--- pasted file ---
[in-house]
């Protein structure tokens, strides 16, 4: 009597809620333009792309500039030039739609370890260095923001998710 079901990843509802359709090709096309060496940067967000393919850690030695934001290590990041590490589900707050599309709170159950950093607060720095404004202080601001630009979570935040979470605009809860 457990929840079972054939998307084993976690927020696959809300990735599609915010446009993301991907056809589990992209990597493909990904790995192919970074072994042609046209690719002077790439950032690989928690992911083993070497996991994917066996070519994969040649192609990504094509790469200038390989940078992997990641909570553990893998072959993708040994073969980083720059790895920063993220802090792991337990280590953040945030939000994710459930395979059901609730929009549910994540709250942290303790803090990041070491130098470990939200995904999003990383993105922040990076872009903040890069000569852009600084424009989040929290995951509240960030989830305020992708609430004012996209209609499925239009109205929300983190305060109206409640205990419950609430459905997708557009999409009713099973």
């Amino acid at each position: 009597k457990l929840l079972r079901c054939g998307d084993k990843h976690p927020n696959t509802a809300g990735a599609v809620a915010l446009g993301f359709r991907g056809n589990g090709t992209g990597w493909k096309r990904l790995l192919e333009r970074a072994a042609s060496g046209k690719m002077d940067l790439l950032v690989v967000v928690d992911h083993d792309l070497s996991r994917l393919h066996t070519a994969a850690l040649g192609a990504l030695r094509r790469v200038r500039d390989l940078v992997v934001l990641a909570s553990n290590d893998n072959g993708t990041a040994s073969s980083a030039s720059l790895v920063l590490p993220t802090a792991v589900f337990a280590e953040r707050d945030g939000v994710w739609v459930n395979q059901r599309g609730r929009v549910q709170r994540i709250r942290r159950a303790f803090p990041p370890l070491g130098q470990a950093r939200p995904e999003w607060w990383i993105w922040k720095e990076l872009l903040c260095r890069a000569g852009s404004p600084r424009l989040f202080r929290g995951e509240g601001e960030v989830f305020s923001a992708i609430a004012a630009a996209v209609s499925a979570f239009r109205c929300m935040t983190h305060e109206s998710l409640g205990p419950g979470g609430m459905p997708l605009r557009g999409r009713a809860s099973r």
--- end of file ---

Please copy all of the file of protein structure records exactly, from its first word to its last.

[in-house]
């Protein structure tokens, strides 16, 4: 009597809620333009792309500039030039739609370890260095923001998710 079901990843509802359709090709096309060496940067967000393919850690030695934001290590990041590490589900707050599309709170159950950093607060720095404004202080601001630009979570935040979470605009809860 457990929840079972054939998307084993976690927020696959809300990735599609915010446009993301991907056809589990992209990597493909990904790995192919970074072994042609046209690719002077790439950032690989928690992911083993070497996991994917066996070519994969040649192609990504094509790469200038390989940078992997990641909570553990893998072959993708040994073969980083720059790895920063993220802090792991337990280590953040945030939000994710459930395979059901609730929009549910994540709250942290303790803090990041070491130098470990939200995904999003990383993105922040990076872009903040890069000569852009600084424009989040929290995951509240960030989830305020992708609430004012996209209609499925239009109205929300983190305060109206409640205990419950609430459905997708557009999409009713099973």
């Amino acid at each position: 009597k457990l929840l079972r079901c054939g998307d084993k990843h976690p927020n696959t509802a809300g990735a599609v809620a915010l446009g993301f359709r991907g056809n589990g090709t992209g990597w493909k096309r990904l790995l192919e333009r970074a072994a042609s060496g046209k690719m002077d940067l790439l950032v690989v967000v928690d992911h083993d792309l070497s996991r994917l393919h066996t070519a994969a850690l040649g192609a990504l030695r094509r790469v200038r500039d390989l940078v992997v934001l990641a909570s553990n290590d893998n072959g993708t990041a040994s073969s980083a030039s720059l790895v920063l590490p993220t802090a792991v589900f337990a280590e953040r707050d945030g939000v994710w739609v459930n395979q059901r599309g609730r929009v549910q709170r994540i709250r942290r159950a303790f803090p990041p370890l070491g130098q470990a950093r939200p995904e999003w607060w990383i993105w922040k720095e990076l872009l903040c260095r890069a000569g852009s404004p600084r424009l989040f202080r929290g995951e509240g601001e960030v989830f305020s923001a992708i609430a004012a630009a996209v209609s499925a979570f239009r109205c929300m935040t983190h305060e109206s998710l409640g205990p419950g979470g609430m459905p997708l605009r557009g999409r009713a809860s099973r």